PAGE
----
The High Court was recently required to get involved in an unusual situation arising from the divorce of Sir Christopher Hohn and his ex-wife Jamie Cooper.
The hedge fund manager Sir Christopher Hohn and his ex-wife Jamie Cooper founded the Children's Investment Fund Foundation where they both sit as a trustee on its board. Following the divorce Jamie Cooper set up a new charity Big Win Philanthropy and a "deal" was struck that as part of the negotiations surrounding the divorce CIFF would make a payment of £280 million to Ms Cooper's new charity. It appears that Ms Cooper had been awarded £330 million from the divorce settlement and the assets that she and her ex-husband had in 2014 which the Judge at the time said reflected her contribution to the marriage and the accumulation of her ex-husband's wealth. In a separate aspect in 2015 Ms Cooper requested £393 million from CIFF to fund BWP in return for her stepping down from CIFF's board but in the end accepted an offer of £280 million. CIFF brought the grant before the High Court for approval before going ahead.
Despite having apparently agreed to this Sir Christopher Hohn argued that it was wrong for the payment to be made because it had not been arranged because of the charity's needs but as part of the "haggling" of the Divorce Proceedings. He argued it was not within the grant making powers of the charity's trustees to make a payment in order to secure a trustee's resignation. However the ruling from the Court was that it would be in the best interests of CIFF to make the grant and it would be inappropriate for the charity to renege on its agreement. As part of the deal Ms Cooper had also agreed to give £31 million of her own money to BWP if the CIFF grant was made.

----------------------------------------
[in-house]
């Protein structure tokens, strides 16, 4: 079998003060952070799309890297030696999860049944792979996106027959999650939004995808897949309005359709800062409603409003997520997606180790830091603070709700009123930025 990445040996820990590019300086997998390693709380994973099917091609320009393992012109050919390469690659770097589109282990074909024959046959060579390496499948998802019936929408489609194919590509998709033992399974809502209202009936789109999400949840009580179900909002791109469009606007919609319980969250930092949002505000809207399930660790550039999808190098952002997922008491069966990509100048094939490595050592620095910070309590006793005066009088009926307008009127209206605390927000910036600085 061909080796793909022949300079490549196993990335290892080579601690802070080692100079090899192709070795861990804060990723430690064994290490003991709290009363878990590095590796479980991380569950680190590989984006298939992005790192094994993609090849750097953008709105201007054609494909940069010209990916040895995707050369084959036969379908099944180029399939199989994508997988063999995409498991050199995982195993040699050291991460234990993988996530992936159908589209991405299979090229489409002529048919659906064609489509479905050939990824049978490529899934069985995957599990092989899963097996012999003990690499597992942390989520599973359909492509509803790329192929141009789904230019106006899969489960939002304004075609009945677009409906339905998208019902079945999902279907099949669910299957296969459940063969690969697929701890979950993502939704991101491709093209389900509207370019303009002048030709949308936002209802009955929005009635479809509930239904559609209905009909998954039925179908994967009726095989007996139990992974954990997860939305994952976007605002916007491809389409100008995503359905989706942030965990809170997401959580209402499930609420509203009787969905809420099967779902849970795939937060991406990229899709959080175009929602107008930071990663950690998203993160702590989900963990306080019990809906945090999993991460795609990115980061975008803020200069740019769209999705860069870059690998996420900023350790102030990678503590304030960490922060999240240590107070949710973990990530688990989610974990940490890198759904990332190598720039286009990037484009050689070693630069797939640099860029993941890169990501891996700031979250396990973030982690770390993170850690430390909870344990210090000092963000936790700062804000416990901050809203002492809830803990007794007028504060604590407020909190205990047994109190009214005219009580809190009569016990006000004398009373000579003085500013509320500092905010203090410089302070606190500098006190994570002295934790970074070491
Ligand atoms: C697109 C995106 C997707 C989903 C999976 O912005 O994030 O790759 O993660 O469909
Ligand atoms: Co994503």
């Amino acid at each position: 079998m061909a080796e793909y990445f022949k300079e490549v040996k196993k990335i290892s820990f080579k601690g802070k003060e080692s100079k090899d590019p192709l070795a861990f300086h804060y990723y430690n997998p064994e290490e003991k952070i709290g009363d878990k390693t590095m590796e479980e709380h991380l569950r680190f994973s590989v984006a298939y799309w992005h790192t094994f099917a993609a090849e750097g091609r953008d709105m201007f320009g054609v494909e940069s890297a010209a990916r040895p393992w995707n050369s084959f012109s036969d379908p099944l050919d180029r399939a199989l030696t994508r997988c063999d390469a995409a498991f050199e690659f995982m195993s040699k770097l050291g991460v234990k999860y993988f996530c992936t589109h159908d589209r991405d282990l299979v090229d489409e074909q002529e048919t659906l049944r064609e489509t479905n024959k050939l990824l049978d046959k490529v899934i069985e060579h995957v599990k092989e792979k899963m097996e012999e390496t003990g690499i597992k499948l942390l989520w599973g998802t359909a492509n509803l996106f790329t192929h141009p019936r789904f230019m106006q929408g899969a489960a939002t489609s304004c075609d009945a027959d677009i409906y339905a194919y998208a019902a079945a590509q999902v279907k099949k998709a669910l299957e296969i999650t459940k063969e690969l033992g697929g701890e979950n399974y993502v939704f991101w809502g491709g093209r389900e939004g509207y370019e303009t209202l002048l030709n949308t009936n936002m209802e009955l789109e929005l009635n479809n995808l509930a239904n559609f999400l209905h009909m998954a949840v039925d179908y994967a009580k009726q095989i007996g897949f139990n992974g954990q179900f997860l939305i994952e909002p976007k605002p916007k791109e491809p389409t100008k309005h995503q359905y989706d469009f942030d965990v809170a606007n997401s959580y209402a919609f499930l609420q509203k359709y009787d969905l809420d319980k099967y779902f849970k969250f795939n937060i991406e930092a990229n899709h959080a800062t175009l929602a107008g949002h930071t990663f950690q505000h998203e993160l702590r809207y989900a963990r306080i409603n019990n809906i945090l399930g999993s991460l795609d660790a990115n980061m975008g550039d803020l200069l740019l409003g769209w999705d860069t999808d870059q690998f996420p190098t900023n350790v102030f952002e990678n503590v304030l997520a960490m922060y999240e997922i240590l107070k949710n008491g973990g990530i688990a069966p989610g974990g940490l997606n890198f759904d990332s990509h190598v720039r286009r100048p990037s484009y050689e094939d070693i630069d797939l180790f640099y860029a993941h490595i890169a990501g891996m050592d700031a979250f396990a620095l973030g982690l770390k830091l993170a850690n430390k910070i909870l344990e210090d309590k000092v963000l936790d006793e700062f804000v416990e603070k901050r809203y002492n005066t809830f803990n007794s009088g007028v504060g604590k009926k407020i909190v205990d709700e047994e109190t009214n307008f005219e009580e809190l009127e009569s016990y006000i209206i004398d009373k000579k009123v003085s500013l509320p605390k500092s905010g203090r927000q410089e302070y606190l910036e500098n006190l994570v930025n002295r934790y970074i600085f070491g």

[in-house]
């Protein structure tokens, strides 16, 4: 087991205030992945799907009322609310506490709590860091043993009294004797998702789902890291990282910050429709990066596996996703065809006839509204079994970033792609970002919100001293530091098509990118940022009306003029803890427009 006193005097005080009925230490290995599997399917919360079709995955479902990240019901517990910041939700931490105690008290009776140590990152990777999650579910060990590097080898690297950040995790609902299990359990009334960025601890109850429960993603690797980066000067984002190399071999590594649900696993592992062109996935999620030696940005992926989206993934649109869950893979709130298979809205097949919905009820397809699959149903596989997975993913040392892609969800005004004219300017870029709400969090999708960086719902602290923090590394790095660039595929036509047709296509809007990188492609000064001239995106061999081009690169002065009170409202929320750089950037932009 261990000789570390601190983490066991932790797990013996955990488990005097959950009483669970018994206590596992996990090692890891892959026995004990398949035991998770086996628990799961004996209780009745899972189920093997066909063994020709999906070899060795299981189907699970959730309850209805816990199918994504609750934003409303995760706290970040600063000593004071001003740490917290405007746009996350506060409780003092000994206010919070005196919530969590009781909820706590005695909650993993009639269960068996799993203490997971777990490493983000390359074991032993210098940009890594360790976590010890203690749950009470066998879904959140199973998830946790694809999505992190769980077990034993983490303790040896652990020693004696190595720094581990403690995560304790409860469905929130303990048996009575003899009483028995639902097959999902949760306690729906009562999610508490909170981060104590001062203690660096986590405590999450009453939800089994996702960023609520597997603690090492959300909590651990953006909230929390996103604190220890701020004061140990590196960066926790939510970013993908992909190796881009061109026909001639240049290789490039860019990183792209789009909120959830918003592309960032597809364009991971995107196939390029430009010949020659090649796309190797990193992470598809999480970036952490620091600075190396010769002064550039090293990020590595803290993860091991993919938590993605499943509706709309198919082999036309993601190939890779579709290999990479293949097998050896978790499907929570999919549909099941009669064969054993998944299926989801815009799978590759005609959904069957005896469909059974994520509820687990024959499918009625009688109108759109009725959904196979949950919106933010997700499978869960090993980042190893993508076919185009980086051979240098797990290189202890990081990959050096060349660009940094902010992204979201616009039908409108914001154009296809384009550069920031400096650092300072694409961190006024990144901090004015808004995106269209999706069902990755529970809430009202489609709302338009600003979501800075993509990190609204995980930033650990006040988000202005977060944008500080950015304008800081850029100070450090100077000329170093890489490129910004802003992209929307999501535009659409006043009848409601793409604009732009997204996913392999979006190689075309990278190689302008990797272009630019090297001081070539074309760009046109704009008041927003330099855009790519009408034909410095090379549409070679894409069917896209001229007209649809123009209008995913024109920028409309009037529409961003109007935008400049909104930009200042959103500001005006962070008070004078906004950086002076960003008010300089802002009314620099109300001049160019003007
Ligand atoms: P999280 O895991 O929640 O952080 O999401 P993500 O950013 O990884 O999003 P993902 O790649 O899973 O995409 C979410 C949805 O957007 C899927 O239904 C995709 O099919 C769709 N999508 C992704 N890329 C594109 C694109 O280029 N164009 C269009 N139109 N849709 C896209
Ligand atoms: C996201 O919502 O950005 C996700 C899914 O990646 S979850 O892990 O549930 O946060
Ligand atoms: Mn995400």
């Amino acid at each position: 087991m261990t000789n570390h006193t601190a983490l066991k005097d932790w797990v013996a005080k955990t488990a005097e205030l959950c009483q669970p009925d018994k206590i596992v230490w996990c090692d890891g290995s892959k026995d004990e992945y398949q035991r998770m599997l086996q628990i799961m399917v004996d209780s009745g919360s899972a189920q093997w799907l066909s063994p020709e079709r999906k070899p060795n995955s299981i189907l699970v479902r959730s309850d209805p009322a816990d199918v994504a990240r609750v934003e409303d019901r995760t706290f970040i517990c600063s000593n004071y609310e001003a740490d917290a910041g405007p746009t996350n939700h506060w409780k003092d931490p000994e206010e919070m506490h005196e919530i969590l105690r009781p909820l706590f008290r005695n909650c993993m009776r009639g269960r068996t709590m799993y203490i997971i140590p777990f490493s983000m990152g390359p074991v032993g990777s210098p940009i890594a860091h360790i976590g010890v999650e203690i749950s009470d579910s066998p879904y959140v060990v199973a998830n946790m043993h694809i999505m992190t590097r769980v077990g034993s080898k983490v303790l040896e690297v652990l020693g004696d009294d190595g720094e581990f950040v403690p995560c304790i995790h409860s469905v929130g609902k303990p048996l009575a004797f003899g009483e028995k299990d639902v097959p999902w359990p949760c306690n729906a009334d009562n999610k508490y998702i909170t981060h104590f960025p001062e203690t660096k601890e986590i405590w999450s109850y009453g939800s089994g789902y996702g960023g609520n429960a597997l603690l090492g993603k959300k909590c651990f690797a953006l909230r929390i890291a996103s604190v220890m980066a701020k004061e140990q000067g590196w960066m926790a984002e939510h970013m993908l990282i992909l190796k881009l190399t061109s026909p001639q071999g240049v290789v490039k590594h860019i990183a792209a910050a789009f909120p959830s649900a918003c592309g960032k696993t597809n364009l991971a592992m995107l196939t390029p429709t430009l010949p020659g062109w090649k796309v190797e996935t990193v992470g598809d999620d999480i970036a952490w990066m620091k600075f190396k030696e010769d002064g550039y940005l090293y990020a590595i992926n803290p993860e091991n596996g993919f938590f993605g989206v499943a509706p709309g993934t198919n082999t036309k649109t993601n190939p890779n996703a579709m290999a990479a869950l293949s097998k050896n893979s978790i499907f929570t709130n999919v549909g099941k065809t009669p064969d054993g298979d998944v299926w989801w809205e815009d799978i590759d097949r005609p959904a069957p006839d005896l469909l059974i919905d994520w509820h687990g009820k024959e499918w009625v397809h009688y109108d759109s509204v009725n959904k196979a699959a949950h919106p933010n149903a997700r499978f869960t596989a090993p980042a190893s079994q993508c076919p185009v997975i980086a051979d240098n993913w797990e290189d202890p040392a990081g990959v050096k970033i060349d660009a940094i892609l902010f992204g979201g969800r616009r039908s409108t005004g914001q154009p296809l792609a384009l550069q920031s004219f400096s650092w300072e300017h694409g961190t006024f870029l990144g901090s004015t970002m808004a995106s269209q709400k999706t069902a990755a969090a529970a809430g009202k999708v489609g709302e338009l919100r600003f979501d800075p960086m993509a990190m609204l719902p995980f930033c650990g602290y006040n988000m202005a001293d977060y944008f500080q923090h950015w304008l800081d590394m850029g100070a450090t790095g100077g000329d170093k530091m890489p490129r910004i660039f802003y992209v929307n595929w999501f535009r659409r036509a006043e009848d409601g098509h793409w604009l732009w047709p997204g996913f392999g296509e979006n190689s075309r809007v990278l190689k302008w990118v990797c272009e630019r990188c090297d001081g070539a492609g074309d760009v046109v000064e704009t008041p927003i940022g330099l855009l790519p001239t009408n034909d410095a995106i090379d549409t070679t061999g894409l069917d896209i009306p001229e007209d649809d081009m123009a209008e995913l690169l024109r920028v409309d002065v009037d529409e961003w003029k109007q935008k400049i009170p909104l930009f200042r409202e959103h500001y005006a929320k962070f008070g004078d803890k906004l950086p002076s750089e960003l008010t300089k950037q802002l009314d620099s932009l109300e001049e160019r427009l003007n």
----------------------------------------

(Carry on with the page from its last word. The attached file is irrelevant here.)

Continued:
The Charity Commission will now need to ratify the judgment and a spokesman for the Commission is quoted to have said rather neutrally "we note the judgment of the Court in the CIFF case. We will be giving full consideration to the proposed grant when the matter is referred to us in line with the judgment".
Whilst it is rare for charities or charitable funds to be involved in divorce settlements this does show that life is becoming increasingly complicated with an overlap between different areas of law effecting charities and individuals becoming more and more common.
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